The Oasis and the Human: A Race for Environmental Preservation
An arid and rugged mountainous ridge, the Baja region is home to more than one hundred inland and coastal oases. This project followed the course of the Baja 1000 Race, which originates in Ensenada and ends in La Paz. As they traced this path, Curtis and Muñoz Moreno explored development patterns, construction methods, and resiliency strategies in the region.
“Conceived as an ecological journey, the race is a figurative metaphor, an allusion to the speed of change and the necessity to document it quickly,” said Curtis. “Oftentimes, we draw, redraw, and annotate a place from our desktops with little regard for the nuances of the locale. Through our work, we aspired to record those nuances.”
Without preconceived notions, they traveled back and forth across the peninsula–living with, and listening to the local communities. During their journey, Curtis and Muñoz Moreno diagrammed and documented the interconnected relationships of the oases and the people that inhabit them to help understand and address the impacts of urban- and tourism-related growth. For Muñoz Moreno, this trip was an opportunity to expand on previous work using drones, photogrammetry, and field interviews. “We combined ethnographic and advanced photographic techniques to more fully capture the oases and the surrounding communities, akin to a documentary-style film,” said Muñoz Moreno. Their short film, LOWER DREAM STATE, provides local communities’ perspectives on the complex social and ecological questions they face.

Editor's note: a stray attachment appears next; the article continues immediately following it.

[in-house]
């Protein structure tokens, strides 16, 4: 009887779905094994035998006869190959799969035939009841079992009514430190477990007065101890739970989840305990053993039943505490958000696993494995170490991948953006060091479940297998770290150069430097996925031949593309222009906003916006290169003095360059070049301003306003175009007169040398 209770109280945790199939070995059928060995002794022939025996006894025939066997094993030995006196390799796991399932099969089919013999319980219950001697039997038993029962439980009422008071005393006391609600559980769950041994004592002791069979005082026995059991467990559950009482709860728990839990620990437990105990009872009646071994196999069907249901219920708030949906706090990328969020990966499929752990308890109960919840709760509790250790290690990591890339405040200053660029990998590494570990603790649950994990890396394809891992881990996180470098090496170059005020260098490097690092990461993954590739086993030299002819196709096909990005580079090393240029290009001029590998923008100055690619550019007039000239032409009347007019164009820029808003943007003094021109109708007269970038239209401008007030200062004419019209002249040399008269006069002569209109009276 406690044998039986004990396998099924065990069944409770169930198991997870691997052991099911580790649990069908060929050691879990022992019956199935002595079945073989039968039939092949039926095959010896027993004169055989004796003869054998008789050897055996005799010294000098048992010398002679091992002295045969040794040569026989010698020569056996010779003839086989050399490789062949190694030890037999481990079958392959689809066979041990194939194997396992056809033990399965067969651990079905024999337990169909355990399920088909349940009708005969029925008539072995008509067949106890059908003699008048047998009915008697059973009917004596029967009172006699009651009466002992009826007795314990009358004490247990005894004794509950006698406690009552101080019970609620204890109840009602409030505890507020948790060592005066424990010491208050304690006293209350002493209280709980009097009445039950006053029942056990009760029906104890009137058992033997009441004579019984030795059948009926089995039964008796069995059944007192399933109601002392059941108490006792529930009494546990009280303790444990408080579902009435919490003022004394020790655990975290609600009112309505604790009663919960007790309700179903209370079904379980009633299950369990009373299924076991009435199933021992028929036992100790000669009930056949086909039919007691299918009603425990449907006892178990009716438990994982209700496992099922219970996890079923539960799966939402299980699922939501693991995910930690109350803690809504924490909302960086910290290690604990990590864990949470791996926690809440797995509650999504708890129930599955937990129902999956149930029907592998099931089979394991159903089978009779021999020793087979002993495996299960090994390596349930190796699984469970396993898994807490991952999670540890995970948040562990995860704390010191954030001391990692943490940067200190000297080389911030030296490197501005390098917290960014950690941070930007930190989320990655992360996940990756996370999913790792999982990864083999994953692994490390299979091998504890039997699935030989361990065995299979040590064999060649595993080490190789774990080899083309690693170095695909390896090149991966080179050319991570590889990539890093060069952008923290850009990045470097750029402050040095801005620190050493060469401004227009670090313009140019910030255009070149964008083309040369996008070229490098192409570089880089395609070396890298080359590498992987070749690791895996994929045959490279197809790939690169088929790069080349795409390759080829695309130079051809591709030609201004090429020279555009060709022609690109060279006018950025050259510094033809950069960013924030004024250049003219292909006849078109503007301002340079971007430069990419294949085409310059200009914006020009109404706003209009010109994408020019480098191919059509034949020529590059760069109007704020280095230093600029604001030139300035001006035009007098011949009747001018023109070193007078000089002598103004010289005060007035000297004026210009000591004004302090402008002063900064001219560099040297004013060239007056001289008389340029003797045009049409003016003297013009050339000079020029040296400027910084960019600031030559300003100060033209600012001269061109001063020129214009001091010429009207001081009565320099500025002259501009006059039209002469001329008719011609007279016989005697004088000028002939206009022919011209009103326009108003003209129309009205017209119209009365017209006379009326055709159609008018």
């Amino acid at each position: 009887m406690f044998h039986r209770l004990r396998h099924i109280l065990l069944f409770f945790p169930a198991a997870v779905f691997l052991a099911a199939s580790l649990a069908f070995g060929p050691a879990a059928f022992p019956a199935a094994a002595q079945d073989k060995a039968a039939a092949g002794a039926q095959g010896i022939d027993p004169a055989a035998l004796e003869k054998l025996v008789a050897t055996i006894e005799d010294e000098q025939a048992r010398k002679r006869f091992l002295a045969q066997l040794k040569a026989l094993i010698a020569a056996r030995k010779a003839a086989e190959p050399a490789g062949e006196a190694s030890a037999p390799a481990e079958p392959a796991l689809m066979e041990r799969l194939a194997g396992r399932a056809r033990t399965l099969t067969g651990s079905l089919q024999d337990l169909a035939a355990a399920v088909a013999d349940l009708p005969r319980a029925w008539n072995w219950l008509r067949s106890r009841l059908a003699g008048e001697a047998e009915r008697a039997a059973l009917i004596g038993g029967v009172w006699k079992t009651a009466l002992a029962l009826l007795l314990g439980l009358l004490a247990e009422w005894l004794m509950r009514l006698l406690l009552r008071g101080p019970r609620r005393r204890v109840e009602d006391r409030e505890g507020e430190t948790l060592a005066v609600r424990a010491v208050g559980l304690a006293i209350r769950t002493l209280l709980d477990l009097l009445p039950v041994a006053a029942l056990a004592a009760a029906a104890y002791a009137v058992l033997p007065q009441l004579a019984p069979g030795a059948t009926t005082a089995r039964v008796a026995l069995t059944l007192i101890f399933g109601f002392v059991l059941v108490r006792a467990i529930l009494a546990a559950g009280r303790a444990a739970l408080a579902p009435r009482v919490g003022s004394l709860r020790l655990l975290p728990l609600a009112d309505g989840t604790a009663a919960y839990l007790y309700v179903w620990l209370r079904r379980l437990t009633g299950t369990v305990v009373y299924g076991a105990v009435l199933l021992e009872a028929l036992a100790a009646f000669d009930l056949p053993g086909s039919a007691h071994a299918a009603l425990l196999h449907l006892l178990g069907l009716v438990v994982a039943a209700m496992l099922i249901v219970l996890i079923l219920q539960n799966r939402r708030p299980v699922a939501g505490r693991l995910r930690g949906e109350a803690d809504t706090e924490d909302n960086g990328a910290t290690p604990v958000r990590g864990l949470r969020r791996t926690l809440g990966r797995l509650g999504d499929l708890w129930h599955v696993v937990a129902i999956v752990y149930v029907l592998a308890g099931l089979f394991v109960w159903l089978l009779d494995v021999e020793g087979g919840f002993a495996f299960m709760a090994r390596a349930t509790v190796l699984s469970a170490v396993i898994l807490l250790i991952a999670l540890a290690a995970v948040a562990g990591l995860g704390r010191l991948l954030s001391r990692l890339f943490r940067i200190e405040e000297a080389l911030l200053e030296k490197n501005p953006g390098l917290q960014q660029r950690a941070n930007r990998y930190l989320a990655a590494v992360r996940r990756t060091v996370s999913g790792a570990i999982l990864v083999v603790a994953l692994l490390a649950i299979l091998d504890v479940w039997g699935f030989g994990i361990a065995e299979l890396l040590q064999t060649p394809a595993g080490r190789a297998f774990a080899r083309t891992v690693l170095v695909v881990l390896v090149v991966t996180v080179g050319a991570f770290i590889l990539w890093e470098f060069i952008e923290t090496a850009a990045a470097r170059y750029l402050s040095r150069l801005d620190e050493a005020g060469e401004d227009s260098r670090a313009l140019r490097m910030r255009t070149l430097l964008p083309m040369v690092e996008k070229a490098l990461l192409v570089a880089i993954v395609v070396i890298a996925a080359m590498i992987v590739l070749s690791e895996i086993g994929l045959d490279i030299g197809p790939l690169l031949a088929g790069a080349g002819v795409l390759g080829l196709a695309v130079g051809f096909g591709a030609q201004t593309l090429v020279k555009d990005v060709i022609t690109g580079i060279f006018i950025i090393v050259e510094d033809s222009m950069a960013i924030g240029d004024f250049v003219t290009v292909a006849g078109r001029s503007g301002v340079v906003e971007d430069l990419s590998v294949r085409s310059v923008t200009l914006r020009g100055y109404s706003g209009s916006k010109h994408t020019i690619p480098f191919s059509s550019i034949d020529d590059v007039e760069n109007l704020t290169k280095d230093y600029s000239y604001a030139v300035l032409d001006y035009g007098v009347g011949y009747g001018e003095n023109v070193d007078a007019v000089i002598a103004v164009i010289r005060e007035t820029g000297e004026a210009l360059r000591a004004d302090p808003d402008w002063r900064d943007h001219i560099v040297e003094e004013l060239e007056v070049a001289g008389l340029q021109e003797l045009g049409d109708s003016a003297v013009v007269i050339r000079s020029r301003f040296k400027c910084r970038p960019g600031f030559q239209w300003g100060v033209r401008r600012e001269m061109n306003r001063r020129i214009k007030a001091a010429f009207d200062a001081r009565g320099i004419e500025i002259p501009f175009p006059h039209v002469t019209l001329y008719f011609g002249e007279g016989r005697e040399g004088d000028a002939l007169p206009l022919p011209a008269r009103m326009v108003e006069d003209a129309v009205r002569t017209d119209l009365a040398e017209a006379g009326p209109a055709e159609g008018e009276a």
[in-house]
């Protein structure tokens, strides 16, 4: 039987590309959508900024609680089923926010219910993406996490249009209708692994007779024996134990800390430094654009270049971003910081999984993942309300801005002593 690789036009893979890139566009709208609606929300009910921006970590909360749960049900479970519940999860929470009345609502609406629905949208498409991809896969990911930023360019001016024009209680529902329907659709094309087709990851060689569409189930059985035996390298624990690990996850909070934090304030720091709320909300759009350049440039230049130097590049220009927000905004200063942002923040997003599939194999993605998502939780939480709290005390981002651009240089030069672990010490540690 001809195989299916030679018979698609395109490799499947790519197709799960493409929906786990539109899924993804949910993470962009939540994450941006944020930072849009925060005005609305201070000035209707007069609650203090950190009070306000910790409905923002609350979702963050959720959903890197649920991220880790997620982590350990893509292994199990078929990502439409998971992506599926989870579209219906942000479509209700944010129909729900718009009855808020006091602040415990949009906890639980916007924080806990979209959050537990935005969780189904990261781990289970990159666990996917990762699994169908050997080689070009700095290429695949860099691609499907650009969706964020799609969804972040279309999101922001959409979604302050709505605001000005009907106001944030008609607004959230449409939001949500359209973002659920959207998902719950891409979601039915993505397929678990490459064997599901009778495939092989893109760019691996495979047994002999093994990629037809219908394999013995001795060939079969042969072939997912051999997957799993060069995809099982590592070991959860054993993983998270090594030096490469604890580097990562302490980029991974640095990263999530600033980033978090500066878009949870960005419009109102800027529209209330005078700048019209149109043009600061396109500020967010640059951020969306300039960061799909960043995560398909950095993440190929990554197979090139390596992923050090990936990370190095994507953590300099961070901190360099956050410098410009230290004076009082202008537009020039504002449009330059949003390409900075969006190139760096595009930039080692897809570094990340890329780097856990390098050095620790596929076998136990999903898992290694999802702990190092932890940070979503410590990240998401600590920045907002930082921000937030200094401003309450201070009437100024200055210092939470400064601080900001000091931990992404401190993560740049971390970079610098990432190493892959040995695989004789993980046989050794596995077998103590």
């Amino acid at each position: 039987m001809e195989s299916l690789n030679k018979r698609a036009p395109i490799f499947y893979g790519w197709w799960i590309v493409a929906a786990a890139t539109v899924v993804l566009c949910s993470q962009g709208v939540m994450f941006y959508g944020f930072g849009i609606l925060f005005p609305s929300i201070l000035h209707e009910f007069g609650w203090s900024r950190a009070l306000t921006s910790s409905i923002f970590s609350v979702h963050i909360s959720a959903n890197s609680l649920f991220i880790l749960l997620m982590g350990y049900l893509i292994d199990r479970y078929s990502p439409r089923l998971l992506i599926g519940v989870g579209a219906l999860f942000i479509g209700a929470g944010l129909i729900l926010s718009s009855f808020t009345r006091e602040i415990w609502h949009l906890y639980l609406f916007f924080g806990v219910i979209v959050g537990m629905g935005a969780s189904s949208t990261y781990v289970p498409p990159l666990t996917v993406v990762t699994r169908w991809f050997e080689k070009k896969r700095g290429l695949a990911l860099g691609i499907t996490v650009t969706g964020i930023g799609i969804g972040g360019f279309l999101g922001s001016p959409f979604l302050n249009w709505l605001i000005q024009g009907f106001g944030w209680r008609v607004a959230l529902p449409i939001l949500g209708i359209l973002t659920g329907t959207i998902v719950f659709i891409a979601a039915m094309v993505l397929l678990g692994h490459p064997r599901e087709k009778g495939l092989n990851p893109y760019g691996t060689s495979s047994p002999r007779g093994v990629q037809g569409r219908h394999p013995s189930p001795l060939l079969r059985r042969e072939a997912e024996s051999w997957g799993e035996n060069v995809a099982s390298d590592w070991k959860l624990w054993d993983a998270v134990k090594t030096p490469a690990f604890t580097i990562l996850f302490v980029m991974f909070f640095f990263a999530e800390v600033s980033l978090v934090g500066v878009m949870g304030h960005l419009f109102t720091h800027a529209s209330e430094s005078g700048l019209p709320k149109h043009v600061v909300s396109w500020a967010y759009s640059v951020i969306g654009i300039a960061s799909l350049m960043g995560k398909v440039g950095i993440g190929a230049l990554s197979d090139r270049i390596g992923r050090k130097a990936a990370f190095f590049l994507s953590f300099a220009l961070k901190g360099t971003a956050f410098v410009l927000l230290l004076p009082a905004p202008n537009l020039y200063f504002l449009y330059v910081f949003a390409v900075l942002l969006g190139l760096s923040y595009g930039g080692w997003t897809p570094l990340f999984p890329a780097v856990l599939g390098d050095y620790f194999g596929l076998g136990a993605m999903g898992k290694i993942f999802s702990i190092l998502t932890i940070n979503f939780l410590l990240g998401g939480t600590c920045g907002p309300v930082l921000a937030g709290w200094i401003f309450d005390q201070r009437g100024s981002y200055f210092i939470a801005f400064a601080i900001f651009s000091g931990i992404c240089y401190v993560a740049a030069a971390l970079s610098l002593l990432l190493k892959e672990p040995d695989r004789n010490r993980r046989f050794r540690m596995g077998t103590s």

Curtis and Muñoz Moreno completed their research in the summer of 2017. Click below to view images from the Oasis team’s travels:
To learn more about their trip, follow @mision_oasis on Instagram. © 2017. All rights reserved.